Also, being a player for a country that doesn't even know baseball in terms of the public, it was a great chance to give Australian baseball exposure. When we 10-run rules Mexico in the opening game, it was all over the news and the country stood up and noticed. We are a sporting country as we display in the Olympics, just a shade over 22 million people, yet we win plenty of medals. We also love an underdog so when the people of Australia heard about our boys playing against the likes of Mexico and Cuba and possibly the US, Japan and Korea, they took to us and I think they felt our pain losing that game. That experience is one I will never forget and hope I get to do it again. I think it will continue because the ratings go through the roof worldwide.

MyKBO: Growing up, what made you choose to play baseball over other sports?

TB: Growing up I was into swimming and athletics. I came across baseball when my little brother started playing tee ball. I started at 11 years old and wasn't great at it. I never made a state team or Australian team until I was 17. I was drawn to it from day one and decided right then I wanted to play in the MLB despite what everyone thought. I had great support from family and worked hard to get a chance in the US. Once over there, I moved up fast making my debut for Seattle in my 4th season at 21 years of age. I just loved how challenging it is to be good day in and out. I’m always up for a challenge, and this was my calling, I couldn't imagine doing anything else.

MyKBO: If you weren't a baseball player, what would you be doing?

TB: I never really thought about what I would do if I wasn't playing baseball. I would probably want to have been in a metal band as music is another one of my passions. That would have been highly unlikely so I probably would have tried to do something in sports, maybe physio or development of baseball in Australia.

MyKBO: Will your son be coming over to see you play in Korea?  Does he like baseball as well?

TB: As of now he is going to make it out in his summer break. He loves baseball. He just started playing back in Phoenix and is pretty good! He has my baseball cards and photos of me playing by his bed. It's awesome to have a number 1 fan who looks up to everything you do. He has been my biggest blessing and I miss him so much! I speak to him as often as I can on Skype but with the time difference it is hard to catch him every day. He definitely helps me through the hard times with his smile and warms me with his claim that I’m the best baseball player in the whole world.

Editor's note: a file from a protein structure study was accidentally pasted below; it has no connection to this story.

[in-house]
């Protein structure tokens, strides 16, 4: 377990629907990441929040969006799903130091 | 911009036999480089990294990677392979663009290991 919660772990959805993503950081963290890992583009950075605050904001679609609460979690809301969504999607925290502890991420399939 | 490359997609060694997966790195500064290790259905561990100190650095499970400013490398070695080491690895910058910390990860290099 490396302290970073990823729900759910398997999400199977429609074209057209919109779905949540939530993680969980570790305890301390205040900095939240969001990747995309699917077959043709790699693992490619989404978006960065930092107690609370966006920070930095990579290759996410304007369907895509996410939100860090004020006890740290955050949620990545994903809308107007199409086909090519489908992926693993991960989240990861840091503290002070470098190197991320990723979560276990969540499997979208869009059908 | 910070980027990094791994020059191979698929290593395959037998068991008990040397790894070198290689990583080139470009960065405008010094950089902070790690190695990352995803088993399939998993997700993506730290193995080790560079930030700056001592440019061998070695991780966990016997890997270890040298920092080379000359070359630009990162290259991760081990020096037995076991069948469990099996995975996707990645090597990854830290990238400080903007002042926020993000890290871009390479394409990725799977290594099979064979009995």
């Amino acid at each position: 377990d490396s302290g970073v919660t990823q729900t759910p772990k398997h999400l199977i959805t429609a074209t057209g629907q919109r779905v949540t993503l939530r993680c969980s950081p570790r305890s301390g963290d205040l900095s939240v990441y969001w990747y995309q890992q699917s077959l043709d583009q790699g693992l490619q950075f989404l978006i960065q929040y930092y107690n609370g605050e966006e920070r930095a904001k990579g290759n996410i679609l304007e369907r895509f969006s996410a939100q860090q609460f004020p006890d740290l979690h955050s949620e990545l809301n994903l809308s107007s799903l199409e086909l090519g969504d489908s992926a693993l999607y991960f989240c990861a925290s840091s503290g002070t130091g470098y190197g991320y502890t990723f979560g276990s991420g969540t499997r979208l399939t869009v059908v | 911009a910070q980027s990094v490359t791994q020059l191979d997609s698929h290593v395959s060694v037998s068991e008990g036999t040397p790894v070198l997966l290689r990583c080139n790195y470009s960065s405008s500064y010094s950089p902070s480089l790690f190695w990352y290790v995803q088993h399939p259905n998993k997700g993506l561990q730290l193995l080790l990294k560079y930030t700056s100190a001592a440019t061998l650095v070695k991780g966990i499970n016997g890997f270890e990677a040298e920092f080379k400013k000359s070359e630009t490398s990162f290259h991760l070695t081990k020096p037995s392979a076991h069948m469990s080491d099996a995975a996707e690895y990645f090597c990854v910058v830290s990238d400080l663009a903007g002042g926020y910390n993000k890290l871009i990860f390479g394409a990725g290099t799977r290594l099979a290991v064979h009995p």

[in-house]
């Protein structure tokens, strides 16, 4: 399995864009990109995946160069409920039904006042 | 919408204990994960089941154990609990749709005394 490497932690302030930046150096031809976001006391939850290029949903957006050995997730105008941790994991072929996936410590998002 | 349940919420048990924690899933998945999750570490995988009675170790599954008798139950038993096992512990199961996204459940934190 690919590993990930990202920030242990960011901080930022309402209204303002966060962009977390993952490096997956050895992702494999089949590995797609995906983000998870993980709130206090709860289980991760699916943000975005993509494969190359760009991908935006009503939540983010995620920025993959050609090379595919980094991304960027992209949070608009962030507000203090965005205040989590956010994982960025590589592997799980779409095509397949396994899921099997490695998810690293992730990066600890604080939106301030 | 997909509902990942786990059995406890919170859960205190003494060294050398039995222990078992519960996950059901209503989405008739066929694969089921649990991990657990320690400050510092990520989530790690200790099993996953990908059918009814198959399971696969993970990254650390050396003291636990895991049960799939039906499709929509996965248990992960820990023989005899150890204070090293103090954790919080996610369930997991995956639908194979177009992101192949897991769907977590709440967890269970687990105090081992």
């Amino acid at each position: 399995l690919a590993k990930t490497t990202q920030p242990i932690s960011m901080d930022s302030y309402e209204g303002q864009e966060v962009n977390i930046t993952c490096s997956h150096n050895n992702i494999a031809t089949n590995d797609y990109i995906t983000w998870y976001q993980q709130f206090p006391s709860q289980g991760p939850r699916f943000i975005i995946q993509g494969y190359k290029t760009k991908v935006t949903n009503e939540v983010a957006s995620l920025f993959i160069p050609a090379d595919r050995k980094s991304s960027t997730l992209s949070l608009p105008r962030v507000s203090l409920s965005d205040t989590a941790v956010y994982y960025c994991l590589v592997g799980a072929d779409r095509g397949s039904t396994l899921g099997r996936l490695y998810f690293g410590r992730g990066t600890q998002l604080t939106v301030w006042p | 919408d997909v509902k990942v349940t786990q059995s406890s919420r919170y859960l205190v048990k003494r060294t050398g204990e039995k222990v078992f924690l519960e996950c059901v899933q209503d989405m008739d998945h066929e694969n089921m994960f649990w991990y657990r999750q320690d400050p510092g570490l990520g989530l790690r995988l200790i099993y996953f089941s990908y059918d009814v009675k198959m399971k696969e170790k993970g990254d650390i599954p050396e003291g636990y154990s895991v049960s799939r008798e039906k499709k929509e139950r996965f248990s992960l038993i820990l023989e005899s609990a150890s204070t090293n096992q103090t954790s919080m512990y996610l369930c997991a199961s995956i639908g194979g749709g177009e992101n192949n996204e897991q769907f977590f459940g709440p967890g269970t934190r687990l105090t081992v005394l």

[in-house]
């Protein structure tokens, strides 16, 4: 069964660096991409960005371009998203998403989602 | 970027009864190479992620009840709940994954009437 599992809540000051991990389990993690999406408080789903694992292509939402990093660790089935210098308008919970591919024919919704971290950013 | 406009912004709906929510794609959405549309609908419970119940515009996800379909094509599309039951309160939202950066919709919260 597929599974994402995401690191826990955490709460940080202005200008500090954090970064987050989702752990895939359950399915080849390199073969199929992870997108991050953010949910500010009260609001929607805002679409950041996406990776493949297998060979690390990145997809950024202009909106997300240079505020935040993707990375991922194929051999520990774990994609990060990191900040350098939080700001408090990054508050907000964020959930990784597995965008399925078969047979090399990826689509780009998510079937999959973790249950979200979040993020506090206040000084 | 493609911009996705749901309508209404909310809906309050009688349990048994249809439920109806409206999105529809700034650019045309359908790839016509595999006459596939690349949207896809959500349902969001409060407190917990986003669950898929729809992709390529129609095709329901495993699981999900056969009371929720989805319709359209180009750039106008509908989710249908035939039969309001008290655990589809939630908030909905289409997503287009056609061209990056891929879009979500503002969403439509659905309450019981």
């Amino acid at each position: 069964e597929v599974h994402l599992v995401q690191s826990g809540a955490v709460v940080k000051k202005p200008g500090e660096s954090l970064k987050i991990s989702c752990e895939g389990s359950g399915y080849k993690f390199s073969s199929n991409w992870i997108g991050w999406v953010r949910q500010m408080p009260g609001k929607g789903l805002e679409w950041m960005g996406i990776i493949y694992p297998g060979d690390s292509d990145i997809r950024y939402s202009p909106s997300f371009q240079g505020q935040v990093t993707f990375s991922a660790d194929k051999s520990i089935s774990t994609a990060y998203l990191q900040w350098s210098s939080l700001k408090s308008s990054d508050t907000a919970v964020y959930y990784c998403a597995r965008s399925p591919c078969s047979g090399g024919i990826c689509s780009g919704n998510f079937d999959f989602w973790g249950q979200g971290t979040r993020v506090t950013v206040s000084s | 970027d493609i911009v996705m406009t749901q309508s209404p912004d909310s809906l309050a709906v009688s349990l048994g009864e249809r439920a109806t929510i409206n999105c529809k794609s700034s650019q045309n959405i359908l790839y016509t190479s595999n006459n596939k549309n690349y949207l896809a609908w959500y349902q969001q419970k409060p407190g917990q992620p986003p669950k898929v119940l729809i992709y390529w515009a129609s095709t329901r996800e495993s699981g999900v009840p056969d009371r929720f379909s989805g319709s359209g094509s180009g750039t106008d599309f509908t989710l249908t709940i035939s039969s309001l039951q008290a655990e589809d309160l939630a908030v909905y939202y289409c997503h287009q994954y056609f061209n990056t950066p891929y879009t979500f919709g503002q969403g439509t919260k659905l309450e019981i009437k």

MyKBO: AAA in the USA or the KBO?  How is the KBO better/worse (travel, hotels, etc) than being in the minors?

TB: Better in every way.  The travel is easy here, the hotels are nicer.  Ask anyone who played in the PCL and they will say there is no worse league for travel.  Not to mention every ballpark in the league is a launching pad.  The money in AAA is so bad I would have to work a regular job in the offseason or play winterball in Mexico.  Nothing I love to do more than pitch nonstop all year round for 3 seasons.  I compiled over 620 innings in 3 years between AAA and Mexico.  My arm finally had enough and I needed a minor surgery during last season.  This is definitely a step up for me

MyKBO: Have you found a favorite Korean food yet? If not, what's your favorite western restaurant to frequent?

TB: Korean food is a little different, but I have always liked Asian style food. I like spicy food too, as I eat plenty in Mexico. I would have to say though bulgogi is my favorite Korean dish. As for the American style food, Outback, TGI Fridays and Dominos have kept me sane when rice is doing my head in.